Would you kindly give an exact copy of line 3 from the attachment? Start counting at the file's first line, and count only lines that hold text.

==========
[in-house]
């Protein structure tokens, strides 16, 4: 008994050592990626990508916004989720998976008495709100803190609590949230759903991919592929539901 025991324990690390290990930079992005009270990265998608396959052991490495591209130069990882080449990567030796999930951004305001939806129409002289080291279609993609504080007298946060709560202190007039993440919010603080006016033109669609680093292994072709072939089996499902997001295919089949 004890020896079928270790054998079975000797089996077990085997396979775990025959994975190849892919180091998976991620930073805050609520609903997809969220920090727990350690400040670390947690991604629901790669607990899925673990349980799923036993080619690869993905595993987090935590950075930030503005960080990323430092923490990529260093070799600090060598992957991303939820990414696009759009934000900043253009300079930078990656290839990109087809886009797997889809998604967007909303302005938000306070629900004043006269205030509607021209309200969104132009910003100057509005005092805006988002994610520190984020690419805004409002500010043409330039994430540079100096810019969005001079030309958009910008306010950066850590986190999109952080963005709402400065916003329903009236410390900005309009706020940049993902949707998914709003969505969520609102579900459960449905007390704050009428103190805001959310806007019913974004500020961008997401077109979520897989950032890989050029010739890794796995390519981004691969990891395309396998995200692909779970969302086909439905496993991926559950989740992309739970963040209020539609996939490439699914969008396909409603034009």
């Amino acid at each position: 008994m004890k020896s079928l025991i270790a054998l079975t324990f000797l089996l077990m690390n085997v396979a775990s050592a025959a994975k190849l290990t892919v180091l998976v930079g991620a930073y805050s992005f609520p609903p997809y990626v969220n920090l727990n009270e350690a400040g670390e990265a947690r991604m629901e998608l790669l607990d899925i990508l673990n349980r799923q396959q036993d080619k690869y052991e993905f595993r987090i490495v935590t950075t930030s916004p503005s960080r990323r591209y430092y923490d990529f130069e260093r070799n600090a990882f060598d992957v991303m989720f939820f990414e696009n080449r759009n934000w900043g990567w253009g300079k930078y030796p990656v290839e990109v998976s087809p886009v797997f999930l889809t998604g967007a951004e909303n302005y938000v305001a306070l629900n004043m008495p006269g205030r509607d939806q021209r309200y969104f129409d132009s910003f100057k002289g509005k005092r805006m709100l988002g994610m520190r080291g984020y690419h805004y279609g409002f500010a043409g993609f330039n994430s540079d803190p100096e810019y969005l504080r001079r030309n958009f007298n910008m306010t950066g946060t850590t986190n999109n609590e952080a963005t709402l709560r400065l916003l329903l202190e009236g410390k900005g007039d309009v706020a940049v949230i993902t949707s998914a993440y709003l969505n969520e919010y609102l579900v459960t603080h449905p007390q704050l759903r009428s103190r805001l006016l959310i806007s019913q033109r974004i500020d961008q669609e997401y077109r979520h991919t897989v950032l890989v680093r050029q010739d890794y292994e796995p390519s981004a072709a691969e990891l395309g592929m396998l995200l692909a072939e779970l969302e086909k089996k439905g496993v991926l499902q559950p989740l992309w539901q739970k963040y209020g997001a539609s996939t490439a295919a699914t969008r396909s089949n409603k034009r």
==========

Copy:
């Amino acid at each position: 008994m004890k020896s079928l025991i270790a054998l079975t324990f000797l089996l077990m690390n085997v396979a775990s050592a025959a994975k190849l290990t892919v180091l998976v930079g991620a930073y805050s992005f609520p609903p997809y990626v969220n920090l727990n009270e350690a400040g670390e990265a947690r991604m629901e998608l790669l607990d899925i990508l673990n349980r799923q396959q036993d080619k690869y052991e993905f595993r987090i490495v935590t950075t930030s916004p503005s960080r990323r591209y430092y923490d990529f130069e260093r070799n600090a990882f060598d992957v991303m989720f939820f990414e696009n080449r759009n934000w900043g990567w253009g300079k930078y030796p990656v290839e990109v998976s087809p886009v797997f999930l889809t998604g967007a951004e909303n302005y938000v305001a306070l629900n004043m008495p006269g205030r509607d939806q021209r309200y969104f129409d132009s910003f100057k002289g509005k005092r805006m709100l988002g994610m520190r080291g984020y690419h805004y279609g409002f500010a043409g993609f330039n994430s540079d803190p100096e810019y969005l504080r001079r030309n958009f007298n910008m306010t950066g946060t850590t986190n999109n609590e952080a963005t709402l709560r400065l916003l329903l202190e009236g410390k900005g007039d309009v706020a940049v949230i993902t949707s998914a993440y709003l969505n969520e919010y609102l579900v459960t603080h449905p007390q704050l759903r009428s103190r805001l006016l959310i806007s019913q033109r974004i500020d961008q669609e997401y077109r979520h991919t897989v950032l890989v680093r050029q010739d890794y292994e796995p390519s981004a072709a691969e990891l395309g592929m396998l995200l692909a072939e779970l969302e086909k089996k439905g496993v991926l499902q559950p989740l992309w539901q739970k963040y209020g997001a539609s996939t490439a295919a699914t969008r396909s089949n409603k034009r």